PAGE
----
Care Center Hogewey in Weesp (near Amsterdam) is the first dementia village in the world. This weyk or wijk (being a group of houses, similar to a neigborhood or small village), Hogeweyk, which is operational since 2009, is a little community, where seniors with dementia can move freely among the streets, past the little parks and onto the boulevard, with the theater and the doctor’s practice. Safely and independently, they find their way to the supermarket, to the restaurant, the pub or the hairdresser. Even so, the success of dementia village Hogeweyk cannot be solely ascribed to the lovely architecture, but also to its specific concept of care. Within care center Hogewey (part of the Vivium Zorggroep), the professionals do not think from ‘care’ but from the daily life of the residents.
Normal daily life
According to the CEO of the care center Jannette Spiering, dementia cannot be treated at all. Which is why she stopped focussing the care of seniors with dementia on medical issues. Far more important is that these people live a daily life as normally as possible, the way they were used to befor they moved into dementia village Hogeweyk. Especially for people with dementia, it is vital that they feel at home and that things are the way they normally are. Of course, medical care is still important, but it shares the priority with living and well being.
Their own way
And thus, the residents choose when they get up in the morning, what they eat and at what time they go to bed. With professional support if needed, they are responsible for their own household. They do their own laundry, get their own groceries and cook their own meals. They participate in social activities just like they did before at home, and at a small financial compensation, they can go for a ride on on a dual bike outside the village.
This concept has far-reaching implications for the daily practice in this organziation. First of all, the grouping of residents. Whereas in the past residents were grouped based on medical indication, since a few years, the care center uses a natural grouping based on lifestyles. Dementia village Hogeweyk distinguishes several lifestyles, such as urban, Indonesian, family style, cultural, traditional and christian. In the units with a cultural lifestyle, classical music is played and you’ll find a piano and a large selection of films, and wine is served at dinnertime. In the urban style units you’ll heara popular Dutch singer on the radio and residents are served a Dutch stew with a beer.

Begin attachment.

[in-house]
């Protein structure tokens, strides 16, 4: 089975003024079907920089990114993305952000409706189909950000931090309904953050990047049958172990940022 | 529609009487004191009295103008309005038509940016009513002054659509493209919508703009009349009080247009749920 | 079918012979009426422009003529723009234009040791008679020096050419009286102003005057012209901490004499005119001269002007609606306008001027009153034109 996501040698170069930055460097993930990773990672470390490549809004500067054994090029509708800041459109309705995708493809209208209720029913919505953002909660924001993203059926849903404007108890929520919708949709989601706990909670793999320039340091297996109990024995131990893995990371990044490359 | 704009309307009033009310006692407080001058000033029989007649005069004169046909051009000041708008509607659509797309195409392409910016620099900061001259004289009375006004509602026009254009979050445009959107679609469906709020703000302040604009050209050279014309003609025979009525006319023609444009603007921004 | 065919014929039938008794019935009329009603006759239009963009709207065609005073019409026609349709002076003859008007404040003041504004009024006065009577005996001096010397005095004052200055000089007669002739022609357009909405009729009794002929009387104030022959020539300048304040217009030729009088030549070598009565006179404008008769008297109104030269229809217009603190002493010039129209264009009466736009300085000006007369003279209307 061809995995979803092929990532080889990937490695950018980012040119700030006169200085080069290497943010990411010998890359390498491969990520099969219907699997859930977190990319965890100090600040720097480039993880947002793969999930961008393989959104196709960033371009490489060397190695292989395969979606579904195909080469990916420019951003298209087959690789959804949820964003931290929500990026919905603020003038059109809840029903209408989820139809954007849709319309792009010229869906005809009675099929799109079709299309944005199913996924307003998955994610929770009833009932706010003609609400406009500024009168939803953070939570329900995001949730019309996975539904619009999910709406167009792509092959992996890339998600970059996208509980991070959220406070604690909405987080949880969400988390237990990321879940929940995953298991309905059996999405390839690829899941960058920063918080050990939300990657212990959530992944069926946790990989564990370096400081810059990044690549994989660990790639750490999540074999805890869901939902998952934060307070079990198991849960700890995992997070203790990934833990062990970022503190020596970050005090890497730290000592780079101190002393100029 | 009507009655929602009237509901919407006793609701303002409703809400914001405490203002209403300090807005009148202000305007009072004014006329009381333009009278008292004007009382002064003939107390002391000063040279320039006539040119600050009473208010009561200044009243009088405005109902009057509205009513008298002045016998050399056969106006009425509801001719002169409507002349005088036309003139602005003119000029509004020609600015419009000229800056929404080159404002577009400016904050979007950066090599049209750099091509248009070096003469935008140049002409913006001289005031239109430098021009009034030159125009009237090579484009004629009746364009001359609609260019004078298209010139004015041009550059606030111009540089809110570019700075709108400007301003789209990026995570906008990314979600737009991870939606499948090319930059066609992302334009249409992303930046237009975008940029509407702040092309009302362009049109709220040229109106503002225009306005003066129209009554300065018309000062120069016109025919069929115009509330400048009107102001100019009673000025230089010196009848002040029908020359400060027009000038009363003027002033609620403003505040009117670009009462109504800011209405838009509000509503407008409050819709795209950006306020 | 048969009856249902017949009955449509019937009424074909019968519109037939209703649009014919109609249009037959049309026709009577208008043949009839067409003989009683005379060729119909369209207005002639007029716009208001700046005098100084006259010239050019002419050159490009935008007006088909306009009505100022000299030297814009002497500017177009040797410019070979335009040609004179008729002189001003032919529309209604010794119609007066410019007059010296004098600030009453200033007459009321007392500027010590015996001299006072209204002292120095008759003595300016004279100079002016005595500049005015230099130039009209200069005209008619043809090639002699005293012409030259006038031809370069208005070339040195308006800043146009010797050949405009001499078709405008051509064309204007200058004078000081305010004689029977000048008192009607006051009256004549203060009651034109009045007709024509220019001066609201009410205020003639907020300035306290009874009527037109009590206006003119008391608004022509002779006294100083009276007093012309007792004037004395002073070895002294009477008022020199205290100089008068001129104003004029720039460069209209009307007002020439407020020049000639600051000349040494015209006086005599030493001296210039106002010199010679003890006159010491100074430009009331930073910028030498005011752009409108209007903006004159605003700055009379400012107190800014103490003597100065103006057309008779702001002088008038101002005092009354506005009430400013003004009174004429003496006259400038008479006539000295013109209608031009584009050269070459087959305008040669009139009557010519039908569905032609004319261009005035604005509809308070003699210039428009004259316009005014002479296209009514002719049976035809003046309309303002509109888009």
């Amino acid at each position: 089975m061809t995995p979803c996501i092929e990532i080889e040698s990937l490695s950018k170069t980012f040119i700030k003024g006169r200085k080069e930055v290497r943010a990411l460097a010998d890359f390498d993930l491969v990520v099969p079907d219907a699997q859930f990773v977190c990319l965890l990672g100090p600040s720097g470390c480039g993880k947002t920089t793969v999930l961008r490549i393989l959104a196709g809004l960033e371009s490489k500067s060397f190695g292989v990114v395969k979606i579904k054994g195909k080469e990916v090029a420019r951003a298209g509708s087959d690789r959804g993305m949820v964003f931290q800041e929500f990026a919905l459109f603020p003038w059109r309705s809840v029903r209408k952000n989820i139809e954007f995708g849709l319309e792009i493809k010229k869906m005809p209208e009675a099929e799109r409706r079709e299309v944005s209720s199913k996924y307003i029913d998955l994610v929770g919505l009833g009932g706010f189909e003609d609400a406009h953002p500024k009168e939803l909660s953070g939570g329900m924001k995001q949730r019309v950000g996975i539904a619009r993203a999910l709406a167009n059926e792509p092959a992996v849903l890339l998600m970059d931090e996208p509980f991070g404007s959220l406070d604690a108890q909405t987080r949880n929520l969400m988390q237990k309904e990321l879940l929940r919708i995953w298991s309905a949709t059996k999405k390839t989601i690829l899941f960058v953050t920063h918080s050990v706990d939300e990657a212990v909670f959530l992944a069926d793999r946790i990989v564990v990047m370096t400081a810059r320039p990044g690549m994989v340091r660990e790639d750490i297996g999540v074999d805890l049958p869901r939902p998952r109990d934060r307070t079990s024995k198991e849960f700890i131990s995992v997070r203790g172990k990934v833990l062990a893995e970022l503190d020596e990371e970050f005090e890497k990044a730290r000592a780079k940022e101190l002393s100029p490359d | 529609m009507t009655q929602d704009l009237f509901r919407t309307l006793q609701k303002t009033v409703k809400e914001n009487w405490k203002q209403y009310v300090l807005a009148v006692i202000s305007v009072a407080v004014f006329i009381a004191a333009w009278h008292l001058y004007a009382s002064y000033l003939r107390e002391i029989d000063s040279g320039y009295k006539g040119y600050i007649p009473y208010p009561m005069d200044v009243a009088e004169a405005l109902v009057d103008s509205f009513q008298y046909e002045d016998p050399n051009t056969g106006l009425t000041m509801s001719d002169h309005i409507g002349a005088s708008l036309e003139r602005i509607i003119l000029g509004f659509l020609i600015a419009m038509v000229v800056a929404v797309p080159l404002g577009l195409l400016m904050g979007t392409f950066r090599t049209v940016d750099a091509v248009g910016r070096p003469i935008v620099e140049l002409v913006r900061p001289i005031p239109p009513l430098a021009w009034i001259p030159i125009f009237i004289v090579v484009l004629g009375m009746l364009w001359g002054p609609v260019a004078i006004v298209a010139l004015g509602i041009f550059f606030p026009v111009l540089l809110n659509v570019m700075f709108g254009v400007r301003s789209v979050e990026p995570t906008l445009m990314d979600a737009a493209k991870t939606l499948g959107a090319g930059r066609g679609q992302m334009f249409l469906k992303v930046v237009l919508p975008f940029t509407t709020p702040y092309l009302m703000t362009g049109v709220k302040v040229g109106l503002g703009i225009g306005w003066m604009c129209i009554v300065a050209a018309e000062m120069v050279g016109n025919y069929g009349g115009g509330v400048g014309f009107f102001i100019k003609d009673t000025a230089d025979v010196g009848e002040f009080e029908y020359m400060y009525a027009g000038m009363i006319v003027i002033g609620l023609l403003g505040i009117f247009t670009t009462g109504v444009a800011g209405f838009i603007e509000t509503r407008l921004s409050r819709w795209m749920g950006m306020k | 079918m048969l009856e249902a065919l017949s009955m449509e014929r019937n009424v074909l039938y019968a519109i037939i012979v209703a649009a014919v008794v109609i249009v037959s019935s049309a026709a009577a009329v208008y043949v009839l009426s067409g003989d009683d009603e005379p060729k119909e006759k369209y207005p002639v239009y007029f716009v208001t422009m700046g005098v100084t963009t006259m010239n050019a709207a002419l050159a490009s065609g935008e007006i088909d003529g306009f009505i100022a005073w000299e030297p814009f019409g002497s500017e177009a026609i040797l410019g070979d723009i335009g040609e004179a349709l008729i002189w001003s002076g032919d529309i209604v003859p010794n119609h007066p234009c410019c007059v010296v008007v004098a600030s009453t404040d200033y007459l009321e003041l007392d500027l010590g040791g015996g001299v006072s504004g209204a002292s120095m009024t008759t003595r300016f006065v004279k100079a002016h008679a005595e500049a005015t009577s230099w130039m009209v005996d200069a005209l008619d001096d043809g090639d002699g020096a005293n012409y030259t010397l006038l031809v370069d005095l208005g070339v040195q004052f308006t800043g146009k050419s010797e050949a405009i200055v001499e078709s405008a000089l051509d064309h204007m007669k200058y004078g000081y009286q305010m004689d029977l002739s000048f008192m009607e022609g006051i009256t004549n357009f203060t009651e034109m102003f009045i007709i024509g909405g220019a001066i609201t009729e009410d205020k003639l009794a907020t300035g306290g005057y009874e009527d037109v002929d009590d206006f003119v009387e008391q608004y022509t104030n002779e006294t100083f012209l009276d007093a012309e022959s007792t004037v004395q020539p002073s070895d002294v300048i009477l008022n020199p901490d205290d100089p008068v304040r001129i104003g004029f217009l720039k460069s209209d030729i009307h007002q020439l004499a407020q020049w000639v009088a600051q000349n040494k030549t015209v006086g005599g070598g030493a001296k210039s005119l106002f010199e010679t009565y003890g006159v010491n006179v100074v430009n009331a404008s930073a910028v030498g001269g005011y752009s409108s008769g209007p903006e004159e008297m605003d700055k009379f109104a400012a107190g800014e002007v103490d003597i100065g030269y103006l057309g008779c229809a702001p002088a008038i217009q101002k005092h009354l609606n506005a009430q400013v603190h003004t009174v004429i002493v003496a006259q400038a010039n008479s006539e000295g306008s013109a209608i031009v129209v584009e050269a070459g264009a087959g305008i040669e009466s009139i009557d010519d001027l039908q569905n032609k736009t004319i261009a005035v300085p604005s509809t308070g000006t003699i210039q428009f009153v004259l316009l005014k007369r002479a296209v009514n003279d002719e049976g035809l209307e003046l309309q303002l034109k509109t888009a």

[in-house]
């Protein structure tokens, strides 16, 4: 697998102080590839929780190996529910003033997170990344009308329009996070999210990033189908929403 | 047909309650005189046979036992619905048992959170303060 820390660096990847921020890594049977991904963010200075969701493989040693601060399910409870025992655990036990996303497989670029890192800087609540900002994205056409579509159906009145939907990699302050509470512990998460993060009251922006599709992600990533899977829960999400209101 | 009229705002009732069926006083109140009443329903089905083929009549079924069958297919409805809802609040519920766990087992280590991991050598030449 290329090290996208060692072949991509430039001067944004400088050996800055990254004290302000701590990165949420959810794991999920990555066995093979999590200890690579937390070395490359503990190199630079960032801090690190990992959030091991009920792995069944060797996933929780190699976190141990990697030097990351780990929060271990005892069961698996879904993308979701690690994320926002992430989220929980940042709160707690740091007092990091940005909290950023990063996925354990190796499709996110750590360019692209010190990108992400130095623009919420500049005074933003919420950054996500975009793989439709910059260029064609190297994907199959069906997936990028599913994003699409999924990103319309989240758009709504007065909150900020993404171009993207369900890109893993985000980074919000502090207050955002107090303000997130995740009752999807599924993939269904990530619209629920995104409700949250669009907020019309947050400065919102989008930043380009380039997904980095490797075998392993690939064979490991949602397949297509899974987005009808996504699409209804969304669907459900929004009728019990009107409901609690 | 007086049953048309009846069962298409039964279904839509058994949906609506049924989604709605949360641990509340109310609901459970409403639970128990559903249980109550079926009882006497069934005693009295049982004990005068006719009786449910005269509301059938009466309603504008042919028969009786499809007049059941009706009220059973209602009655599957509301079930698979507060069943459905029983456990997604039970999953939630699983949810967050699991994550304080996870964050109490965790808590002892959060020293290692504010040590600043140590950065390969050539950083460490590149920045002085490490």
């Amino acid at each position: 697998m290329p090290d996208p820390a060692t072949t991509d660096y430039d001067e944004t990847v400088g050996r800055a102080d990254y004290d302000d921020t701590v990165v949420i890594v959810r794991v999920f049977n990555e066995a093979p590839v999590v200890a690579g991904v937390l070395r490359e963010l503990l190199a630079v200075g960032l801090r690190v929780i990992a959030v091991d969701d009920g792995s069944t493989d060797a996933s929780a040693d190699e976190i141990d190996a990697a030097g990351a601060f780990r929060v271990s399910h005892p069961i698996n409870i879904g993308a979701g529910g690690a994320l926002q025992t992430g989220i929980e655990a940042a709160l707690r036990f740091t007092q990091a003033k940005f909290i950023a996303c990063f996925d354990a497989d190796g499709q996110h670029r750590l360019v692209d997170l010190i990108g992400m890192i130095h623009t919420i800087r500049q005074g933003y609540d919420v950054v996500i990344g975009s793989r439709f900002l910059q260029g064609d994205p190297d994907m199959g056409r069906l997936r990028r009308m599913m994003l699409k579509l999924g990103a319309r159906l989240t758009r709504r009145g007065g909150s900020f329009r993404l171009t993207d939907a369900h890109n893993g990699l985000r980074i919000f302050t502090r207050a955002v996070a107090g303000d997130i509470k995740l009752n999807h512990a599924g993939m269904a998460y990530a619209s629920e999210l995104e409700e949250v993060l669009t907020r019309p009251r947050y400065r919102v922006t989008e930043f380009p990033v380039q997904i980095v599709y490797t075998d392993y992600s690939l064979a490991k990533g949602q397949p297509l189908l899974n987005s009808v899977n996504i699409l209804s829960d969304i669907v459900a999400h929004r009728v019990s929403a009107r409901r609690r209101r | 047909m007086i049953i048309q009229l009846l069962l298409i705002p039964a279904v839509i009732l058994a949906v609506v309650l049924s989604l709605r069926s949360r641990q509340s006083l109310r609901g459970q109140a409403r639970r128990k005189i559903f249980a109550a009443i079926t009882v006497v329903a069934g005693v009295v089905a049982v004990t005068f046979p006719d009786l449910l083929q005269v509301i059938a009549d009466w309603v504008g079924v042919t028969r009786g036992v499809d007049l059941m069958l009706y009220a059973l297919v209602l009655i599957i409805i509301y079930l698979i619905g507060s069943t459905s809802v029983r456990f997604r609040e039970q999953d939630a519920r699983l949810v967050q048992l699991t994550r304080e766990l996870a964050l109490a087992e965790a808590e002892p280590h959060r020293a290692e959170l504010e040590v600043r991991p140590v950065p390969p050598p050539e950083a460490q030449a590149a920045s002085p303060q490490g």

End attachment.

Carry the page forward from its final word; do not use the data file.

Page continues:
Thinking from the unique resident
Another implication of the new concept is that the professionals need to refocus. Their work is not so much about treatment and care as it is about creating a confortable living environment. Instead of taloing about ‘residents with problem behaviour’ they reflect on their own problems with residents’ behaviour. They also learn to listen better and to understand the unique background of each resident. Apart from this, every employee in the care center, whether it is a cleaner or receptionist, is being taught about dementia and the way of thinking in this particular care center.
And sometimes you fall
Offering a daily life that is as normal as possible, cannot be done without accompanying risks. Residents of dementia village Hogeweyk are more mobile and move much more than those in other care centers. This allows them more freedom, more contacts with other residents, and they feel more healthy and happy. At the same time these residents have an increased risk of falling. Doctors in Hogeweyk are not solet focussed on preventing such incidents, more and more they weigh this risk against a higher quality of life.
Oh yes we can!
There are 23 small living units on the care center grounds, which are 15.000 m2. That the residents are very satisfied, is illustrated by the client satisfactions, which scores 8,9. The use of medication and adult diapers is remarkably low and the residents do not pay more than in other care centers. Regarding quality assessment CEO Jannette Spiering feels that there is more need for dialogue with assessors instead of stand criteria. More important than compliance is to be able to explain why certain procedures and rules are not being used, as they are contrary to the new concept of ‘living as normally as possible’.
Source: Duurzaam Nieuw Organiseren. Article by Wouter Hart, 27 March 2014.